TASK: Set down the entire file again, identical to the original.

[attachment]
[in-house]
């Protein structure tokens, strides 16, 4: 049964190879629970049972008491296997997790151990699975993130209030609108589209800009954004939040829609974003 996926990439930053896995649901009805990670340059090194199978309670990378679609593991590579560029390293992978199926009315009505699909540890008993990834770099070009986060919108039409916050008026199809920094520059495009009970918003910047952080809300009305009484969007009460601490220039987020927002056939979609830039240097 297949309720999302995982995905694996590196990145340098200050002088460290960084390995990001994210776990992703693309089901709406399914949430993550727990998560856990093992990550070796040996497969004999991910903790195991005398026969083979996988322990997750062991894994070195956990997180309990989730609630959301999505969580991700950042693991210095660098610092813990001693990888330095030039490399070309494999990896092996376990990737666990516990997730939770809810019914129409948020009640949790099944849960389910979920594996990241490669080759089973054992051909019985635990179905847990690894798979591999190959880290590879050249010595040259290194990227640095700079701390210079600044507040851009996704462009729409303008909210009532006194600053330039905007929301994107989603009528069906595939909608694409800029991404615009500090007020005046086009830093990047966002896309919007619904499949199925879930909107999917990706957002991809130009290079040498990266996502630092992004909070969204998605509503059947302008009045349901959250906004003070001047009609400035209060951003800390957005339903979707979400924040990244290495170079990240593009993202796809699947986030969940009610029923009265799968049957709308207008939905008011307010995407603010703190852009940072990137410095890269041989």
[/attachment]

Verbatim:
[in-house]
């Protein structure tokens, strides 16, 4: 049964190879629970049972008491296997997790151990699975993130209030609108589209800009954004939040829609974003 996926990439930053896995649901009805990670340059090194199978309670990378679609593991590579560029390293992978199926009315009505699909540890008993990834770099070009986060919108039409916050008026199809920094520059495009009970918003910047952080809300009305009484969007009460601490220039987020927002056939979609830039240097 297949309720999302995982995905694996590196990145340098200050002088460290960084390995990001994210776990992703693309089901709406399914949430993550727990998560856990093992990550070796040996497969004999991910903790195991005398026969083979996988322990997750062991894994070195956990997180309990989730609630959301999505969580991700950042693991210095660098610092813990001693990888330095030039490399070309494999990896092996376990990737666990516990997730939770809810019914129409948020009640949790099944849960389910979920594996990241490669080759089973054992051909019985635990179905847990690894798979591999190959880290590879050249010595040259290194990227640095700079701390210079600044507040851009996704462009729409303008909210009532006194600053330039905007929301994107989603009528069906595939909608694409800029991404615009500090007020005046086009830093990047966002896309919007619904499949199925879930909107999917990706957002991809130009290079040498990266996502630092992004909070969204998605509503059947302008009045349901959250906004003070001047009609400035209060951003800390957005339903979707979400924040990244290495170079990240593009993202796809699947986030969940009610029923009265799968049957709308207008939905008011307010995407603010703190852009940072990137410095890269041989």